Letter from the CEO:
Nearly 30 years ago, in November 1994, Oregon passed the nation’s first law giving mentally capable, terminally ill adults the end-of-life care option of medical aid in dying to peacefully end unbearable suffering. The law survived legal challenges
as well as a repeal measure referred to the ballot by the Oregon Legislature, with 60% of Oregon voters choosing to retain the law. The law was officially implemented in 1997.
Today, more than one in five people — 22% — live in a jurisdiction where medical aid in dying is authorized, either through statute or court decision. This list includes ten states: Oregon (1994, ballot initiative), Washington (2008, ballot
initiative), Montana (2009, state Supreme Court decision), Vermont (2013, legislation, amended in 2022), California (2015, legislation, amended in 2021), Colorado (2016, ballot initiative), Hawaii (2018, legislation), New Jersey (2019, legislation),
Maine (2019, legislation), New Mexico (2021, legislation) as well as the District of Columbia (2016, legislation).
We no longer have to hypothesize about what will happen if this medical practice is authorized. We now have 25 years of data since Oregon implemented its law in 1997 and years of experience from other authorized jurisdictions, including annual statistical reports from nine jurisdictions. (No Montana data is included in this report since Montana’s Supreme Court ruled that no state statute prohibits medical aid in dying, and the court decision did not mandate data collection.) In fact, when California lawmakers reviewed data from the first five years following the End of Life Option Act’s implementation, they concluded that the law protects vulnerable populations as intended, but it had too many unnecessary regulatory roadblocks. As a result, California reauthorized and improved its law in 2021. It reduced the 15-day waiting period between the two oral requests for medication to 48 hours so that more eligible dying people would not needlessly suffer, unable to access the law. Based on data from all authorized jurisdictions, New Mexico passed a medical aid-in-dying law in 2021 requiring only one written request for medical aid in dying (no oral requests) and allowing a prescribing clinician to waive the 48-hour waiting period between receiving the written request and filling the medication prescription if the terminally ill person is likely to die during the waiting period. It also followed the standard way medicine is practiced in its jurisdictions and included advanced practice registered nurses (APRNs) and physician assistants as prescribing providers. Finally, Vermont lawmakers updated their law in 2022 to improve access, including eliminating an additional 48-hour waiting period at the end of the request process.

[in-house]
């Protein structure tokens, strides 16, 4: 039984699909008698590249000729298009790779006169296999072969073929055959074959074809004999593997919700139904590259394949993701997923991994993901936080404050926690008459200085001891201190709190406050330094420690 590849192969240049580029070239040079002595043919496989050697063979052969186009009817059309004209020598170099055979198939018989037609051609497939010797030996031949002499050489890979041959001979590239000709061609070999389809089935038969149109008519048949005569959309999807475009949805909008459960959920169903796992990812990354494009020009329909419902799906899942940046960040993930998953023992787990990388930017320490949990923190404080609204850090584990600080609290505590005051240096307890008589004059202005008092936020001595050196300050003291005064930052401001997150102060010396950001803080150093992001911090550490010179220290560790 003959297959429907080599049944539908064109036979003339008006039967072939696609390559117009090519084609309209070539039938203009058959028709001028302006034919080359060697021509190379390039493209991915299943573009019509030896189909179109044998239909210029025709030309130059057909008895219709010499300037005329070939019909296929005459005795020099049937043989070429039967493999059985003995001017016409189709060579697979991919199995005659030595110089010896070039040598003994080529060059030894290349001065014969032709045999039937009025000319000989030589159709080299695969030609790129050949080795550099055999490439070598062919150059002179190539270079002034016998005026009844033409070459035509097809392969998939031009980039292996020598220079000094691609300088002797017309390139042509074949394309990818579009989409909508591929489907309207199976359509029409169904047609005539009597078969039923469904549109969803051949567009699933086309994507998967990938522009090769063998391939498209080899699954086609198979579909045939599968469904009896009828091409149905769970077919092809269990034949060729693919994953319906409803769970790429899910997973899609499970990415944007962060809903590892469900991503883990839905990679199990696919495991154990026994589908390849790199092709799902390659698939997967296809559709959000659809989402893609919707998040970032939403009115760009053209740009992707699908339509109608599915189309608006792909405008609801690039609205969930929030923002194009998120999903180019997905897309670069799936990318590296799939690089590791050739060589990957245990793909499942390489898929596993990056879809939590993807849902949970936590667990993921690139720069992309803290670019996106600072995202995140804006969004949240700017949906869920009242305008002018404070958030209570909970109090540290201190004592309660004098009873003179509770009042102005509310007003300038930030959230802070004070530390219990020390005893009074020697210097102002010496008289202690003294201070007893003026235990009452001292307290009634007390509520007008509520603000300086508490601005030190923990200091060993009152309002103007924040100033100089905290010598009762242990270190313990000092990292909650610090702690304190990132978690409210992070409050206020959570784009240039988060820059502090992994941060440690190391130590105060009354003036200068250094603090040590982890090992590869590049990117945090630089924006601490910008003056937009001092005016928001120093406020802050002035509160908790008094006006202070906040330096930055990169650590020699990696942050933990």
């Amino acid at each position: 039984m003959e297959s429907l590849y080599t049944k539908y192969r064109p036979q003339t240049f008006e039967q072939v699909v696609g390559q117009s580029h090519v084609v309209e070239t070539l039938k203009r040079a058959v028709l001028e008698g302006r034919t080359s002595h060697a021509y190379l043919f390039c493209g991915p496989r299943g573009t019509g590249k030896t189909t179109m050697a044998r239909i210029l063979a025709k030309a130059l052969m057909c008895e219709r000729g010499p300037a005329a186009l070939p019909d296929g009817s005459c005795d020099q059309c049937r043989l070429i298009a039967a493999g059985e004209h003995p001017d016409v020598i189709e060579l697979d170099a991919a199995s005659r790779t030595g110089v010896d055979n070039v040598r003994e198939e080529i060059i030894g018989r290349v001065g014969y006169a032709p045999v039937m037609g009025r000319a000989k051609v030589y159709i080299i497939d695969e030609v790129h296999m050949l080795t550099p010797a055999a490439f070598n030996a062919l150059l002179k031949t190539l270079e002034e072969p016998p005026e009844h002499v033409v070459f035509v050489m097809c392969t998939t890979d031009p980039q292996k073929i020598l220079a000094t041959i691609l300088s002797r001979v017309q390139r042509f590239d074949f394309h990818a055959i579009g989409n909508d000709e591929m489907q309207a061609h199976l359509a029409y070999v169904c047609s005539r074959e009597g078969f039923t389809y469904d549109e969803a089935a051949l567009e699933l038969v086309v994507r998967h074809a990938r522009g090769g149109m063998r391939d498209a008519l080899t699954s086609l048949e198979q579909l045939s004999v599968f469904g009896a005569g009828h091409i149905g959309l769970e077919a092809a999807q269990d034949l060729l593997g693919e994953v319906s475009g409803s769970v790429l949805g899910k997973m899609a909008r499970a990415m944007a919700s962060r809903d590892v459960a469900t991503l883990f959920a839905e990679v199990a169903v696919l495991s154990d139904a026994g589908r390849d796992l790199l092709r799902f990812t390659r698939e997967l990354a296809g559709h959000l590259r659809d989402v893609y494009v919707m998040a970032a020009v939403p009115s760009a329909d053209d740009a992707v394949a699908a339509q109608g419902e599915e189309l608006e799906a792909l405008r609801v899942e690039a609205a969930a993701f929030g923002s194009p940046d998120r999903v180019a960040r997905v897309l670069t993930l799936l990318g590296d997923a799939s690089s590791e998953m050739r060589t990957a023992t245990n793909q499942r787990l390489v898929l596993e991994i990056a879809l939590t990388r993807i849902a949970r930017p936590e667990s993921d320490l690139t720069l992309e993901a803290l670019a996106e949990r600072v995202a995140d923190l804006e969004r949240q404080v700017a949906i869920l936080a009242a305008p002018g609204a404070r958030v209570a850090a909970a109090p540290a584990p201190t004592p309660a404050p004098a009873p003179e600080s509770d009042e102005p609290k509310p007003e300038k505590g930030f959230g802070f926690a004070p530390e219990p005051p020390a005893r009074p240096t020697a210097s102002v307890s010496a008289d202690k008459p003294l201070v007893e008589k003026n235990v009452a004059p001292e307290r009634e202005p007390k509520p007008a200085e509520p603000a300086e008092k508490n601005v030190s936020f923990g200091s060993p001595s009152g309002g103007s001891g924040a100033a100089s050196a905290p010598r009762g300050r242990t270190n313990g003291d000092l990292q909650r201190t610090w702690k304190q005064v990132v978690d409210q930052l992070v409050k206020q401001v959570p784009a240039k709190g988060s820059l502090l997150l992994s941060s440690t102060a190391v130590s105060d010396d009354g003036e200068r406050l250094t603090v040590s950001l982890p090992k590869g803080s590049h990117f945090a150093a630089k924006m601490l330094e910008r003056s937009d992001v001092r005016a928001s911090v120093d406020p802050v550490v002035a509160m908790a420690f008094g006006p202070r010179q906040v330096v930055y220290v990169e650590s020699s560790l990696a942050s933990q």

This report is a compilation of annual reports from all of the jurisdictions where medical aid in dying is authorized that collect data. The data clearly demonstrate that concerns of abuse, coercion or misuse are unfounded, and the medical practice provides